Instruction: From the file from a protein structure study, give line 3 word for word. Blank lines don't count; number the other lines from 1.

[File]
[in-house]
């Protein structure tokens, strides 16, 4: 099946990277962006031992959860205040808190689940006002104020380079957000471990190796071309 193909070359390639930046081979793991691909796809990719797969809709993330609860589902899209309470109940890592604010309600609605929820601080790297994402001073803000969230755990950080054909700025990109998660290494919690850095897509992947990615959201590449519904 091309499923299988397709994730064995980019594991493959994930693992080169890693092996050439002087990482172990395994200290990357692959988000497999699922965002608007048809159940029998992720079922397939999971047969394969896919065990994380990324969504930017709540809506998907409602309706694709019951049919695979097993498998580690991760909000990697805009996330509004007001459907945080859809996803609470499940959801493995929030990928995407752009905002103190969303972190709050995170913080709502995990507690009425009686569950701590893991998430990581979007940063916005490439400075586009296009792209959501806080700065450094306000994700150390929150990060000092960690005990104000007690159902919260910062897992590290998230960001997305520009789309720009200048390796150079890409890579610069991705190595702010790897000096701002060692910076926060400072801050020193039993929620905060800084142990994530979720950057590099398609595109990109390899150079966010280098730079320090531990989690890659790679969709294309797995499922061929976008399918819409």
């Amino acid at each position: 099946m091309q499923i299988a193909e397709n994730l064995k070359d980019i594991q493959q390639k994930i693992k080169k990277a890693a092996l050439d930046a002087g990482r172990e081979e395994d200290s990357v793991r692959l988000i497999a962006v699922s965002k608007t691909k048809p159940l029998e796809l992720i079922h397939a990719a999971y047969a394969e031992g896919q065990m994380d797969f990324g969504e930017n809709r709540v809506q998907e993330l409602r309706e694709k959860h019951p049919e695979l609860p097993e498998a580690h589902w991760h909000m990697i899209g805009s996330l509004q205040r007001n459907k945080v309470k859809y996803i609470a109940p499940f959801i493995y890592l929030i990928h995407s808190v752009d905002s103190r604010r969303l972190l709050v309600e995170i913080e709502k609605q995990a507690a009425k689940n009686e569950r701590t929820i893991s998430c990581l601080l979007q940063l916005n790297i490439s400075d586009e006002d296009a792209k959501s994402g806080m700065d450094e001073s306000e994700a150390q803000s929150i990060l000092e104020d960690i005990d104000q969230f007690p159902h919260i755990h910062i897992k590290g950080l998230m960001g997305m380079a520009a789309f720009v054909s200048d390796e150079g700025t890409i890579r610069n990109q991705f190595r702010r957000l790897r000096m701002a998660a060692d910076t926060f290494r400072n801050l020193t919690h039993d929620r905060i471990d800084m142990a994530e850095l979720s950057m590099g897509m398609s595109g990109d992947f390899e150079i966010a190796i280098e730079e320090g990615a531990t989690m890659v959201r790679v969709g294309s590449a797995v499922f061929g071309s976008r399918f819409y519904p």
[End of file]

């Amino acid at each position: 099946m091309q499923i299988a193909e397709n994730l064995k070359d980019i594991q493959q390639k994930i693992k080169k990277a890693a092996l050439d930046a002087g990482r172990e081979e395994d200290s990357v793991r692959l988000i497999a962006v699922s965002k608007t691909k048809p159940l029998e796809l992720i079922h397939a990719a999971y047969a394969e031992g896919q065990m994380d797969f990324g969504e930017n809709r709540v809506q998907e993330l409602r309706e694709k959860h019951p049919e695979l609860p097993e498998a580690h589902w991760h909000m990697i899209g805009s996330l509004q205040r007001n459907k945080v309470k859809y996803i609470a109940p499940f959801i493995y890592l929030i990928h995407s808190v752009d905002s103190r604010r969303l972190l709050v309600e995170i913080e709502k609605q995990a507690a009425k689940n009686e569950r701590t929820i893991s998430c990581l601080l979007q940063l916005n790297i490439s400075d586009e006002d296009a792209k959501s994402g806080m700065d450094e001073s306000e994700a150390q803000s929150i990060l000092e104020d960690i005990d104000q969230f007690p159902h919260i755990h910062i897992k590290g950080l998230m960001g997305m380079a520009a789309f720009v054909s200048d390796e150079g700025t890409i890579r610069n990109q991705f190595r702010r957000l790897r000096m701002a998660a060692d910076t926060f290494r400072n801050l020193t919690h039993d929620r905060i471990d800084m142990a994530e850095l979720s950057m590099g897509m398609s595109g990109d992947f390899e150079i966010a190796i280098e730079e320090g990615a531990t989690m890659v959201r790679v969709g294309s590449a797995v499922f061929g071309s976008r399918f819409y519904p």